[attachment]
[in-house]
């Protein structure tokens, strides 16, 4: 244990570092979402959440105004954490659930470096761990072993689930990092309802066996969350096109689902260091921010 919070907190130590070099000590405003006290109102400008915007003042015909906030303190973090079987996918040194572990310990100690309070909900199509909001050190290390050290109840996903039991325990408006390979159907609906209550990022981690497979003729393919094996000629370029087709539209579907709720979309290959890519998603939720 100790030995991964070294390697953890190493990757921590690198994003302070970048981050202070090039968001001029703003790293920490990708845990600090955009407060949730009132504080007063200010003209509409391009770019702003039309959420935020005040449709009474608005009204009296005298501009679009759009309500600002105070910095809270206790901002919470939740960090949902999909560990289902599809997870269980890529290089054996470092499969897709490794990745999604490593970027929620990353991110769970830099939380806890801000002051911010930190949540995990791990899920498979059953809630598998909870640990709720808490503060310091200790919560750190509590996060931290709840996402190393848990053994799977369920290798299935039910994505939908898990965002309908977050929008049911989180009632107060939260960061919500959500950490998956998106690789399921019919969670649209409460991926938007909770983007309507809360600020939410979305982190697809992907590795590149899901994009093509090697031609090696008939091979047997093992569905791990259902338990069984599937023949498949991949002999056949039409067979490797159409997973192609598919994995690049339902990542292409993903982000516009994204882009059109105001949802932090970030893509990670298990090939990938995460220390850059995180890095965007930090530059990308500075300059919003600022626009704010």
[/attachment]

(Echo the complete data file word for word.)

[in-house]
């Protein structure tokens, strides 16, 4: 244990570092979402959440105004954490659930470096761990072993689930990092309802066996969350096109689902260091921010 919070907190130590070099000590405003006290109102400008915007003042015909906030303190973090079987996918040194572990310990100690309070909900199509909001050190290390050290109840996903039991325990408006390979159907609906209550990022981690497979003729393919094996000629370029087709539209579907709720979309290959890519998603939720 100790030995991964070294390697953890190493990757921590690198994003302070970048981050202070090039968001001029703003790293920490990708845990600090955009407060949730009132504080007063200010003209509409391009770019702003039309959420935020005040449709009474608005009204009296005298501009679009759009309500600002105070910095809270206790901002919470939740960090949902999909560990289902599809997870269980890529290089054996470092499969897709490794990745999604490593970027929620990353991110769970830099939380806890801000002051911010930190949540995990791990899920498979059953809630598998909870640990709720808490503060310091200790919560750190509590996060931290709840996402190393848990053994799977369920290798299935039910994505939908898990965002309908977050929008049911989180009632107060939260960061919500959500950490998956998106690789399921019919969670649209409460991926938007909770983007309507809360600020939410979305982190697809992907590795590149899901994009093509090697031609090696008939091979047997093992569905791990259902338990069984599937023949498949991949002999056949039409067979490797159409997973192609598919994995690049339902990542292409993903982000516009994204882009059109105001949802932090970030893509990670298990090939990938995460220390850059995180890095965007930090530059990308500075300059919003600022626009704010």